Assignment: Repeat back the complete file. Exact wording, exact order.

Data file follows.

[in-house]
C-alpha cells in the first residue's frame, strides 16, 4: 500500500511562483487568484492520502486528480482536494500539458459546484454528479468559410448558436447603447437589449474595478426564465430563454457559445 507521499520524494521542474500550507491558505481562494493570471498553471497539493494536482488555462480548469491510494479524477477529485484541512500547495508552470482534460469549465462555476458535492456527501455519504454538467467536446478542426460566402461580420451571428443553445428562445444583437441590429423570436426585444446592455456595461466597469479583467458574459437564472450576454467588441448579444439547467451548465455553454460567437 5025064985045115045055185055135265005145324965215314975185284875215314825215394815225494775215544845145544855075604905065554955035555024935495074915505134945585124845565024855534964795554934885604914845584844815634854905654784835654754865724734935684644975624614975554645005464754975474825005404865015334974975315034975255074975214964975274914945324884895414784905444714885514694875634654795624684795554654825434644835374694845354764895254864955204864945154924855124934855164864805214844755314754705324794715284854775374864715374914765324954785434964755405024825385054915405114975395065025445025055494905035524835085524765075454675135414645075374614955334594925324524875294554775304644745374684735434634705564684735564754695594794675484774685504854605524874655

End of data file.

[in-house]
C-alpha cells in the first residue's frame, strides 16, 4: 500500500511562483487568484492520502486528480482536494500539458459546484454528479468559410448558436447603447437589449474595478426564465430563454457559445 507521499520524494521542474500550507491558505481562494493570471498553471497539493494536482488555462480548469491510494479524477477529485484541512500547495508552470482534460469549465462555476458535492456527501455519504454538467467536446478542426460566402461580420451571428443553445428562445444583437441590429423570436426585444446592455456595461466597469479583467458574459437564472450576454467588441448579444439547467451548465455553454460567437 5025064985045115045055185055135265005145324965215314975185284875215314825215394815225494775215544845145544855075604905065554955035555024935495074915505134945585124845565024855534964795554934885604914845584844815634854905654784835654754865724734935684644975624614975554645005464754975474825005404865015334974975315034975255074975214964975274914945324884895414784905444714885514694875634654795624684795554654825434644835374694845354764895254864955204864945154924855124934855164864805214844755314754705324794715284854775374864715374914765324954785434964755405024825385054915405114975395065025445025055494905035524835085524765075454675135414645075374614955334594925324524875294554775304644745374684735434634705564684735564754695594794675484774685504854605524874655